Silver City: With Grands and Kids, Celebrating Thanksgiving Can Be Tricky

Starting Wednesday, Nov. 24, and for the next five days or so, most everyone in the United States is about to navigate the most unique American holiday of all: Thanksgiving.

It began in our colonial period, was proclaimed as a national celebration by President George Washington on Oct. 3, 1789, and the fourth Thursday of November was made a national holiday by President Abraham Lincoln in 1863. It is uniquely uncommercialized despite the best efforts of card companies and grocery retailers. It is non-denominational and uniquely multicultural, while its origins with American Indians is sometimes lightly touched upon.

There is no doubt that the spirit of thankfulness is the main idea of Thanksgiving. That is the reason many in the U.S. – native and foreign born — say that Thanksgiving is their favorite holiday. Its message of being grateful is so simple. So unfraught.

It’s also a uniquely family holiday. A time of sharing with family members and those alone.

That image of Thanksgiving is depicted in one iconic illustration by American artist Norman Rockwell: The Thanksgiving picture “Freedom From Want” – the third of the Four Freedoms oil paintings, inspired by President Franklin Roosevelt’s 1941 State of the Union address known as Four Freedoms. The illustration shows a multigenerational family gathered around a Thanksgiving table when the large roasted golden turkey is brought in. Everyone is happy and content.

The image has expanded to represent a time when younger members of the family gather at their family home to share traditional dishes, hear family stories, admire heirlooms. A time where the foodies in the family share recipes and the sports fans enjoy a somnolent evening of televised matches and extra pieces of pie, goofy family games and jokes and exuberant over-sugared kids. Rockwell’s painting depicts the way many generations of Americans expect Thanksgiving to be (except if painted today, the family would undoubtedly be shown as multiethnic as well).

Of course, the reality of Thanksgiving has always been different. Especially for grandparents. For many grands, the whole experience of joyous grandparenting is a bit of a shock from the moment the adorable ones are born.

First and foremost, all those dreams of  having a do-over, to spend time with, spoil a bit, teach and inspire your grandchildren, your descendants is suddenly met with one can-be harsh reality: there is a whole other set of grandparents and family who feel the same way. About your grandchildren. You have to share and often that means not being included in every family gathering — especially not the paternal family – including the four-day holiday of Thanksgiving.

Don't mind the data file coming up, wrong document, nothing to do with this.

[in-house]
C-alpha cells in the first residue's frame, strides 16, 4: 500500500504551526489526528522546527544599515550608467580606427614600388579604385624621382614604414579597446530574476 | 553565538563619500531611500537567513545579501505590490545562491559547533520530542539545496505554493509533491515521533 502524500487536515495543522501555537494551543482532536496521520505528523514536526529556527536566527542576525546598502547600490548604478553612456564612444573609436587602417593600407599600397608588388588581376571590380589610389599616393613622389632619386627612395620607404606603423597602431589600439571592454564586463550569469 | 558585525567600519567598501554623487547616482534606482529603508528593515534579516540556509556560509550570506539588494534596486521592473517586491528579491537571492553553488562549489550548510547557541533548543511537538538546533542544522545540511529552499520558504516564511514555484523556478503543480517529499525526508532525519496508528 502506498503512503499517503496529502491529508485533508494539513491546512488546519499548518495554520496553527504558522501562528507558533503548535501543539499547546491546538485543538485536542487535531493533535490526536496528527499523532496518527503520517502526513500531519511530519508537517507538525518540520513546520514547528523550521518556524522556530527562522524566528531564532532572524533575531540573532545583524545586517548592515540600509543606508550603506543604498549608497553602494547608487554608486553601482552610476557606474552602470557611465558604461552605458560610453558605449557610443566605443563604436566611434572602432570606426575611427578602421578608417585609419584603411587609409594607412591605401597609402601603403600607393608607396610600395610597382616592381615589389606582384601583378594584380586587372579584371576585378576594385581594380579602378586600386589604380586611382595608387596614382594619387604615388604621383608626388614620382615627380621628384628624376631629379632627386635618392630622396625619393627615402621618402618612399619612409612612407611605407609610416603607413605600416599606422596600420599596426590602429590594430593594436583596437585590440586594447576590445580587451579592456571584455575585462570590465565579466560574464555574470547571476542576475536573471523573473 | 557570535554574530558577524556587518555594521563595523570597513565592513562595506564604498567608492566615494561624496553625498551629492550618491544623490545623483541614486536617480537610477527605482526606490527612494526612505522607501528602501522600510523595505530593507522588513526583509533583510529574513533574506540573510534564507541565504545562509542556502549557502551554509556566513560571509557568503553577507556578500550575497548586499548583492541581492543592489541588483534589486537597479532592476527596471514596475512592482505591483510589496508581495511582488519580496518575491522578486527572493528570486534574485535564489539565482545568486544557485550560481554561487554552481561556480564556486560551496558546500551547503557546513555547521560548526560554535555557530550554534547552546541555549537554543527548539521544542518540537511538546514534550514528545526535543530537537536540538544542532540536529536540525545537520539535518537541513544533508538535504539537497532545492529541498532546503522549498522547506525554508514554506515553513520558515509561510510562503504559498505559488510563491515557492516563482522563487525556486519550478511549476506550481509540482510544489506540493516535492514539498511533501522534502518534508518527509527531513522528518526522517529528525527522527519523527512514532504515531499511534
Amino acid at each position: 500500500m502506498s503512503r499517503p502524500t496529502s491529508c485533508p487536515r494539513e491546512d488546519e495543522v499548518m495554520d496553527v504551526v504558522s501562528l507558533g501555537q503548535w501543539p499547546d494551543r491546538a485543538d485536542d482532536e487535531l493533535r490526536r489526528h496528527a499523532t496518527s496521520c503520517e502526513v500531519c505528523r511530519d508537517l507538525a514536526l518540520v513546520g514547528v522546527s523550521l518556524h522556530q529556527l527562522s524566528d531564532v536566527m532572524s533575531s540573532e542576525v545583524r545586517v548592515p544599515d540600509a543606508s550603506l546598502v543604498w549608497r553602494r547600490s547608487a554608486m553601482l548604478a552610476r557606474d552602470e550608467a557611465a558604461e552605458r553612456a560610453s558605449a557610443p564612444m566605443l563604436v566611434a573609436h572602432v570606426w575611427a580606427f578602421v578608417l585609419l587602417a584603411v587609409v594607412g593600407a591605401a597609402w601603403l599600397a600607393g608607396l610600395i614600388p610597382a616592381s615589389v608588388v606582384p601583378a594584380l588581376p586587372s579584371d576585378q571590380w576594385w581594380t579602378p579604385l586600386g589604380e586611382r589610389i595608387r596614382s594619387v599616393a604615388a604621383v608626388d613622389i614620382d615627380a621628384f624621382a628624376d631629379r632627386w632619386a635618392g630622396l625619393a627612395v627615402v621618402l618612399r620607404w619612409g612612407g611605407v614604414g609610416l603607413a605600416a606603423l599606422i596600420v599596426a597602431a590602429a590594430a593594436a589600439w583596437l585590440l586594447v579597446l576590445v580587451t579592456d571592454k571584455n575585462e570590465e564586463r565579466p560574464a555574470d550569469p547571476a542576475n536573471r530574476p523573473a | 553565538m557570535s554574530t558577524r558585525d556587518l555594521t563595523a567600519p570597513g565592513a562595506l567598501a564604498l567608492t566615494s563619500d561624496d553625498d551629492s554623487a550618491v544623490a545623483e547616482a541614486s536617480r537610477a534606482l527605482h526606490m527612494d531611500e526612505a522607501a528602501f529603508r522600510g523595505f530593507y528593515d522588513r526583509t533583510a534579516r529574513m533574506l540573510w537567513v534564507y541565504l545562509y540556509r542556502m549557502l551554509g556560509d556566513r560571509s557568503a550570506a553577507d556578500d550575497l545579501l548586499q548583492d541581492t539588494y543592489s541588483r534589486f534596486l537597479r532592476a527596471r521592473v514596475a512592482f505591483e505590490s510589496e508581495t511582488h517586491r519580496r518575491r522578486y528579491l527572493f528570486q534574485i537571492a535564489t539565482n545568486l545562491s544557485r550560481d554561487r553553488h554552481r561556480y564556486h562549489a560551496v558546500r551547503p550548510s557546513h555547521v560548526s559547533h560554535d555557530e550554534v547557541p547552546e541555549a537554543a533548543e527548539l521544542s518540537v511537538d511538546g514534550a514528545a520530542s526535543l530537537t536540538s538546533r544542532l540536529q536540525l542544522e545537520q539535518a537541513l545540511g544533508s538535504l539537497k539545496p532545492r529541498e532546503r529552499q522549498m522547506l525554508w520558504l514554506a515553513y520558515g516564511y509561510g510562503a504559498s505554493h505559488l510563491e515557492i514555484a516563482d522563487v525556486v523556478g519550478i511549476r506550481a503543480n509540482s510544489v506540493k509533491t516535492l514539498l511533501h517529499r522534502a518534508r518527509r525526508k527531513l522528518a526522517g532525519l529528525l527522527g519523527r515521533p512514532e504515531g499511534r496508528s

Times have changed as well. These days even close families do not live near each other: parents, siblings, grandparents and grandchildren – not to speak of aunts, uncles and beloved old friends — no longer live in the same town or state nor even the same country. Many don’t speak the same language (and we’re not just talking politics here). Marriages are split – a grandparents’ grandchildren may have multiple step-parents and step-siblings all with family members who want to bond with them, have them carry on their traditions.

Decreased mobility of grands, increasing difficulty to travel for everyone, growing independence and distancing of especially teenage grandchildren especially during the pandemic has split family communication and bonds even more. The demands from so many deserving family members especially grands can become so fraught for a couple that many decide “just to do it alone this year dear.” But the proposed Zoom call doesn’t really satisfy.

Obviously, the expectations of Thanksgiving as a joyous and grateful family gathering need to be dialed down – way down in these times. Everyone has to make the effort at finding a fair way to share time with each other and especially the small grandchildren and their parents among all the competing parties. Ways to include everyone can be organized or designated times for separate family gatherings can be agreed upon.

But obviously the focus of Thanksgiving needs to go back to the celebrating, acknowledging and being truly thankful and grateful for the good things in your life, despite the bad things going on now. That includes being happy for the privilege of having children and grandchildren, some good friends and memories of happy times.


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